The INDEXCOL function takes in an integer literal value as its first argument, followed by a variable length expression list and translates to a single expression from the expression list. The literal value is the 0-based index of the expression in the expression list to translate to. Consider the following expression:

INDEXCOL(integer_literal, expr1, expr2, …)

If the literal value is 0, the above expression is equivalent to expr1. If the literal value is 1, then the value is equivalent to expr2, and so on.

The primary use case for INDEXCOL is for the first argument to contain a session variable. Specifying a constant literal would result in INDEXCOL always choosing the same expression.

Example With Hierarchy Levels

Company ABC has a geography dimension with the hierarchy Country, State, City. The CEO can access the Country level down to the City level, and the sales manager can access the State and City levels, and the sales people can only access the City level. Table C-2 shows the back-end database for Company ABC.

Table C-2 IndexCol Example of Back-End Database

USER_NAME TITLE GEO_LEVEL CURRENCY CURRENCY_COL

Bob

CEO

0

US Dollars

0

Harriet

Sales Manager

1

Japanese Yen

1

Jackson

Sales Manager

1

Japanese Yen

1

Mike

Sales Person

2

Japanese Yen

1

Jim

Sales Person

2

US Dollars

0


The following steps illustrate one way to create a single query where each user sees the top level to which they have access:

  • The administrator creates a new session variable called GEOOGRAPHY_LEVEL that is populated by the following initialization block: SELECT GEO_LEVEL from T where USER_NAME = ':USER'.

    This assumes that the Oracle BI Server instance has the same user names.

  • Using SELECT INDEXCOL(VALUEOF(NQ_SESSION.GEOGRAPHY_LEVEL), Country, State, City), Revenue FROM Sales, the following occurs:

    • Bob logs in and INDEXCOL translates to the Country column because the GEOGRAPHY_LEVEL session variable is 0. He gets the same result and can drill down on Country to State as if he had used SELECT Country, Revenue FROM Sales.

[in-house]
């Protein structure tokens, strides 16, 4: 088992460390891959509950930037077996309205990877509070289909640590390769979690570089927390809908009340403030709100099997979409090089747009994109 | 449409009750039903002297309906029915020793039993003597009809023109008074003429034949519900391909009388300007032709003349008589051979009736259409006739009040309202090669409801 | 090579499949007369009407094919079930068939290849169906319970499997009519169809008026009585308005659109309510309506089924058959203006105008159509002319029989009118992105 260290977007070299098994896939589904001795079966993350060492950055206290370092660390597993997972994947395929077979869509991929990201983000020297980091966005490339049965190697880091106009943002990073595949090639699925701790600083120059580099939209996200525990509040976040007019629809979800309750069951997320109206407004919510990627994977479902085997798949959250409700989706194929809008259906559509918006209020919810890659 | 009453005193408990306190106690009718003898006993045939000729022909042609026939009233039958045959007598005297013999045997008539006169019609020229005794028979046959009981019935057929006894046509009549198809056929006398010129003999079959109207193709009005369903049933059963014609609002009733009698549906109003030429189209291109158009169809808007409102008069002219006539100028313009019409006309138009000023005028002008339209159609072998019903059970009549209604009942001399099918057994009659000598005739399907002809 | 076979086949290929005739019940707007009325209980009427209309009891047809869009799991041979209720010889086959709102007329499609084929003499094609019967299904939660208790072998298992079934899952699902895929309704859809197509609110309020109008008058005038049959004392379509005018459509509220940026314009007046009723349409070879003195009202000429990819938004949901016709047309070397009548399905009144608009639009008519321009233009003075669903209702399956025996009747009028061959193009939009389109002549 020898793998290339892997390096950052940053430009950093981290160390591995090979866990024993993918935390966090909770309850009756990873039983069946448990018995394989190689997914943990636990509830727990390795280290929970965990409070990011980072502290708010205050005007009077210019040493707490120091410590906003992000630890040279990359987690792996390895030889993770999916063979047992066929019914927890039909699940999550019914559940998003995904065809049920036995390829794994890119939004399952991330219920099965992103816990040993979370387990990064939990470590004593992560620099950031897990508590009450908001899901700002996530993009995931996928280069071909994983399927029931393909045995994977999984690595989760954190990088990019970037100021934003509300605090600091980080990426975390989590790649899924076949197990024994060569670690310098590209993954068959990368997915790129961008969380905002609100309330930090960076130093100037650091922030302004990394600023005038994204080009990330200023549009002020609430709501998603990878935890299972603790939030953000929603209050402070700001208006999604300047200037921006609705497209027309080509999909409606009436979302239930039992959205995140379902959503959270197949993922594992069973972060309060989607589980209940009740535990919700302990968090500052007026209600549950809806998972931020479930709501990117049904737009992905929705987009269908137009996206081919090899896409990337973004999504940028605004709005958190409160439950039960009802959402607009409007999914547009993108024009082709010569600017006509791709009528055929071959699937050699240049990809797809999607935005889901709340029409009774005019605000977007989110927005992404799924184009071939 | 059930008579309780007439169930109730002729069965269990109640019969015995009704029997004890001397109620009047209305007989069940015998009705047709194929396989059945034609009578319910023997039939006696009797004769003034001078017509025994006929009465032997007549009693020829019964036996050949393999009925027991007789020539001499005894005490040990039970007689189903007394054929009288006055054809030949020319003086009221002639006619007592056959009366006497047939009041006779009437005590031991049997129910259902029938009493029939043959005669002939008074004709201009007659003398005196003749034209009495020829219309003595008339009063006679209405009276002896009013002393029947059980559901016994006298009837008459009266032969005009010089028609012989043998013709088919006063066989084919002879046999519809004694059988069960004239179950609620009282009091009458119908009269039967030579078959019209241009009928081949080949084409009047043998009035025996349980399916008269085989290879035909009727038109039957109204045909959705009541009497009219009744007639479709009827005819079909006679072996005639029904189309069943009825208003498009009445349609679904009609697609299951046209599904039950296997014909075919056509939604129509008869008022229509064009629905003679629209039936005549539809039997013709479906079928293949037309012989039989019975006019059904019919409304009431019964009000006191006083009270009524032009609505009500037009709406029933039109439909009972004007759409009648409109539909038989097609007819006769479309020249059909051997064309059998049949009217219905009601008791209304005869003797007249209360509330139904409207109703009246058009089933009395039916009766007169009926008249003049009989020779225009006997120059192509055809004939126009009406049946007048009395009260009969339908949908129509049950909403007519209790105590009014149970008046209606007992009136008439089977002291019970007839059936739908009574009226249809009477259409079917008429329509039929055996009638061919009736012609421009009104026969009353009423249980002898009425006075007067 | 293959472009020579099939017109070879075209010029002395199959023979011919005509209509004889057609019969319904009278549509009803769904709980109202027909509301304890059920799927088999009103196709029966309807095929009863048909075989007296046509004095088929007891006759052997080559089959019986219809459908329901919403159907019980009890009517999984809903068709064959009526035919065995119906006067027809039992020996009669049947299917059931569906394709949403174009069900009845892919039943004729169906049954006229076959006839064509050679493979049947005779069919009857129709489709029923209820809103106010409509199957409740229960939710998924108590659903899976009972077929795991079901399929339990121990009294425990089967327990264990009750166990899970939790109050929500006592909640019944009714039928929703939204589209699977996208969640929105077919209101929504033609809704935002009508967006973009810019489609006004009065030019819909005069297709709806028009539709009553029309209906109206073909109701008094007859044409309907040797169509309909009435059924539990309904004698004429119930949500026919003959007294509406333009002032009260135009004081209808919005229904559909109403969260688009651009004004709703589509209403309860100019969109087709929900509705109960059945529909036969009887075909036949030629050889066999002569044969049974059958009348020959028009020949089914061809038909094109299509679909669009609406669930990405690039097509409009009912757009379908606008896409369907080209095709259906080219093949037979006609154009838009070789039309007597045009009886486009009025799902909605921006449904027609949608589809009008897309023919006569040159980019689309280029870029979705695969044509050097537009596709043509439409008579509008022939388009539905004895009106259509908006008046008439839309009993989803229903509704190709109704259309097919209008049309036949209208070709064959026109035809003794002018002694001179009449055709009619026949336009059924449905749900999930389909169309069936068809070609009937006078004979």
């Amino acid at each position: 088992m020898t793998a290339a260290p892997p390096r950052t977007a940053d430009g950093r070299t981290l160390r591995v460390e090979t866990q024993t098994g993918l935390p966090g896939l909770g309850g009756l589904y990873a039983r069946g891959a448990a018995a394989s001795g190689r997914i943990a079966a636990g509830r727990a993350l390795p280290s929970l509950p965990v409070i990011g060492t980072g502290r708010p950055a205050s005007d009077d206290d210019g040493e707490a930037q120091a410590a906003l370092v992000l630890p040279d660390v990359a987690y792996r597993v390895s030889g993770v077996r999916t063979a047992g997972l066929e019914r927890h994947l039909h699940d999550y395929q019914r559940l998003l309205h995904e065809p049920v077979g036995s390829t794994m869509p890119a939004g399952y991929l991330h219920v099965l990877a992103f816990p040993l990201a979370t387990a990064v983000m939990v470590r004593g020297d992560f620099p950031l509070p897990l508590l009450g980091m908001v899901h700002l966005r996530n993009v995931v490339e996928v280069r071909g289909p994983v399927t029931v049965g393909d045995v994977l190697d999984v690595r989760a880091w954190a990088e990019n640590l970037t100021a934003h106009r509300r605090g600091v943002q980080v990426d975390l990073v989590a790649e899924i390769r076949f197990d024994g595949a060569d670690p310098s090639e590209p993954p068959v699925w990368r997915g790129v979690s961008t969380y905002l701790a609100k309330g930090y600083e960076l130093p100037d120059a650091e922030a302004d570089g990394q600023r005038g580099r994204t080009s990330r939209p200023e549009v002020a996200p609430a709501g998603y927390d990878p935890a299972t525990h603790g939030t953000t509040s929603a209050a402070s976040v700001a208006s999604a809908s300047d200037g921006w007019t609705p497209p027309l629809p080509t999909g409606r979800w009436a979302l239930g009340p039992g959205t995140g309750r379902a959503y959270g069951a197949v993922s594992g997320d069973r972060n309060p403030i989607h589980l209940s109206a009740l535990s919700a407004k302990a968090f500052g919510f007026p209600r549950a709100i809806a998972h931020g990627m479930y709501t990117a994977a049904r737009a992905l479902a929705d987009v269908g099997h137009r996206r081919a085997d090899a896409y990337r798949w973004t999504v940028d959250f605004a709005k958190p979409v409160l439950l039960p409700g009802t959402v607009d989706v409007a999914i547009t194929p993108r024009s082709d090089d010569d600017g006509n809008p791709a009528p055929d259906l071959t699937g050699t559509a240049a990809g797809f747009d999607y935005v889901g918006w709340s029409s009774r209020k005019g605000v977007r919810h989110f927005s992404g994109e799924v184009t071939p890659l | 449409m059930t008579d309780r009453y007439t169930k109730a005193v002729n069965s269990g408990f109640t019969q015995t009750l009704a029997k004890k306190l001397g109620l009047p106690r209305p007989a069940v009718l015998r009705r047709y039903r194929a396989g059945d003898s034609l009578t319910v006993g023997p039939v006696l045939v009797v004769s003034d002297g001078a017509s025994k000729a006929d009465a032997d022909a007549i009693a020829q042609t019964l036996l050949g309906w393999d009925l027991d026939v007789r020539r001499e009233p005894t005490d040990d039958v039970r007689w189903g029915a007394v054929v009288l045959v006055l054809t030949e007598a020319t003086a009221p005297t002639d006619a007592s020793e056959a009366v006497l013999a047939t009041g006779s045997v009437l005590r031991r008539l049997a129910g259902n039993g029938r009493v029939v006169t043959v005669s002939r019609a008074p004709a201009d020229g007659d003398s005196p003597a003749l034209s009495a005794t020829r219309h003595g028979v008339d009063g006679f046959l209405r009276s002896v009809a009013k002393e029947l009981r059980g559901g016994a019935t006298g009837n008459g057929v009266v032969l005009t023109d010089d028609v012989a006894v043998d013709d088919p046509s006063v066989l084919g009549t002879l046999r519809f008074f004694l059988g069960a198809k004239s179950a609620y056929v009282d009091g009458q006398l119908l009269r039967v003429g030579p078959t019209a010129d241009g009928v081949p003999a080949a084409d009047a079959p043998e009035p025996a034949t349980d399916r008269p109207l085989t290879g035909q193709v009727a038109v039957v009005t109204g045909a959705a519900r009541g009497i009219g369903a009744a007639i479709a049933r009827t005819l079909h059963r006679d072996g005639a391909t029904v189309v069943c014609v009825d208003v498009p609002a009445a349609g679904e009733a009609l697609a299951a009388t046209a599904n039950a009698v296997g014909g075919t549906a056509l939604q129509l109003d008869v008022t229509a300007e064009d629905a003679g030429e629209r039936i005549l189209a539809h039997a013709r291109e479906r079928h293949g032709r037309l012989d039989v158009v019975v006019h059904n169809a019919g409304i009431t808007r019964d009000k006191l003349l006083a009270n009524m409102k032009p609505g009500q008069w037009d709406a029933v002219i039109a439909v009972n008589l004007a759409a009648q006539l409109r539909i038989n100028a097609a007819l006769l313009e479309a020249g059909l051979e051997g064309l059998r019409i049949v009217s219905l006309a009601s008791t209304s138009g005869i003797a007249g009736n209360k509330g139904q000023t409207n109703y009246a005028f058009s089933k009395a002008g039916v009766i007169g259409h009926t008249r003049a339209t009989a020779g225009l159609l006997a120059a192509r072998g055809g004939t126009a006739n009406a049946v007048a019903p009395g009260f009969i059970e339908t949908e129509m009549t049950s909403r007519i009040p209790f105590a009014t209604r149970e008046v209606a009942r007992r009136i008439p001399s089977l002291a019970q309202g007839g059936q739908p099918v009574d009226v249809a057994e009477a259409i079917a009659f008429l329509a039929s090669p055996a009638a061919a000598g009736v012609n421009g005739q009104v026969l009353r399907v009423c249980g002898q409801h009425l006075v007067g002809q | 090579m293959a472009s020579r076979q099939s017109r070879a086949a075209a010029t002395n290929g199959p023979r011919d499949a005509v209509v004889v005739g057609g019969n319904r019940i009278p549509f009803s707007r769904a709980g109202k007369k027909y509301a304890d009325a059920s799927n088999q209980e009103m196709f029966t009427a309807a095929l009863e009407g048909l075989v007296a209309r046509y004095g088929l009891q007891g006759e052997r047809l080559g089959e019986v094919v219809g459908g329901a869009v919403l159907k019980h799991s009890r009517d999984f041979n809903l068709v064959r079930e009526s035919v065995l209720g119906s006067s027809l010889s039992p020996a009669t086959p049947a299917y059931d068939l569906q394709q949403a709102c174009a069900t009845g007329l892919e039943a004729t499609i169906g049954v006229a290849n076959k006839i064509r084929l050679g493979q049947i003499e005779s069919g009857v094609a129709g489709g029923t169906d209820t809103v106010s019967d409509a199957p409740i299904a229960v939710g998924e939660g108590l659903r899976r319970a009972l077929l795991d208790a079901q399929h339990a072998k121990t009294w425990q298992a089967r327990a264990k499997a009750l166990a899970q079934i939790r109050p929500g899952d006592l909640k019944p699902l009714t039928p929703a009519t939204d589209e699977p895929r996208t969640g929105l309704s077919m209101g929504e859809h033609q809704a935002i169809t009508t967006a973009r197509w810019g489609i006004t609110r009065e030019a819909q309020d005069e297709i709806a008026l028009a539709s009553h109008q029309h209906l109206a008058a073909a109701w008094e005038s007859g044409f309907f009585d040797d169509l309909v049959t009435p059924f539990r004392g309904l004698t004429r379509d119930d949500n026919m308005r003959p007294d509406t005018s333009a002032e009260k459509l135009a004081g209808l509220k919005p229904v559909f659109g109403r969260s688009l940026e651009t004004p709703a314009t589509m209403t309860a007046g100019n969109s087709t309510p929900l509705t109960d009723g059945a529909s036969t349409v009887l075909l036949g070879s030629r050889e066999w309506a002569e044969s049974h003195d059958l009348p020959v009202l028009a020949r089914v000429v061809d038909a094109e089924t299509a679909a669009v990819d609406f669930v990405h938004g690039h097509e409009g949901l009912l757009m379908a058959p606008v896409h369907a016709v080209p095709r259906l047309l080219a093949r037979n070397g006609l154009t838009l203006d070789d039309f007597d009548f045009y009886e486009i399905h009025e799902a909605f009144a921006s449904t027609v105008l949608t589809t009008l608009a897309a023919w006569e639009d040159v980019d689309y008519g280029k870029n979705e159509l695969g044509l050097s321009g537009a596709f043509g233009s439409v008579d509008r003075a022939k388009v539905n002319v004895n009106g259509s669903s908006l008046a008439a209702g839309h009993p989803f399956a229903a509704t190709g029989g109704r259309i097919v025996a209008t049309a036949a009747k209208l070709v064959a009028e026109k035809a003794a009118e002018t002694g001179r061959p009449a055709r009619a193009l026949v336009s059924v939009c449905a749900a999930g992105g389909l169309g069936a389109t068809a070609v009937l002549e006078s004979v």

• Jackson logs in and INDEXCOL translates to the State column because the GEOGRAPHY_LEVEL session variable for Jackson is 1. He gets the same result and can drill down on State to City as if he had used SELECT State, Revenue FROM Sales.

    • Mike logs in and INDEXCOL translates to the City column because the GEOGRAPHY_LEVEL session variable for Mike is 2. He gets the same result and cannot drill down on City as if he had used SELECT City, Revenue FROM Sales.

TO_DATETIME

This function converts string literals of dateTime format to a DateTime data type.

Syntax 

TO_DATETIME('string1', 'DateTime_formatting_string')

Where:

string1 is the string literal you want to convert

DateTime_formatting_string is the DateTime format you want to use, such as yyyy.mm.dd hh:mi:ss. For this argument, yyyy represents year, mm represents month, dd represents day, hh represents hour, mi represents minutes, and ss represents seconds.

Examples 

SELECT TO_DATETIME('2009-03-03 01:01:00', 'yyyy-mm-dd hh:mi:ss') FROM snowflakesales

SELECT TO_DATETIME('2009.03.03 01:01:00', 'yyyy.mm.dd hh:mi:ss') FROM snowflakesales

VALUEOF

Use the VALUEOF function to reference the value of a repository variable. Repository variables are defined using the Administration Tool. You can use the VALUEOF function both in Expression Builder in the Administration Tool, and when you edit the SQL statements for an analysis from the Advanced tab of the Analysis editor in Answers.

Syntax 

Variables should be used as arguments of the VALUEOF function. Refer to static repository variables by name. Note that variable names are case sensitive. For example, to use the value of a static repository variables named prime_begin and prime_end:

CASE WHEN "Hour" >= VALUEOF("prime_begin")AND "Hour" < VALUEOF("prime_end") THEN 'Prime Time' WHEN ... ELSE...END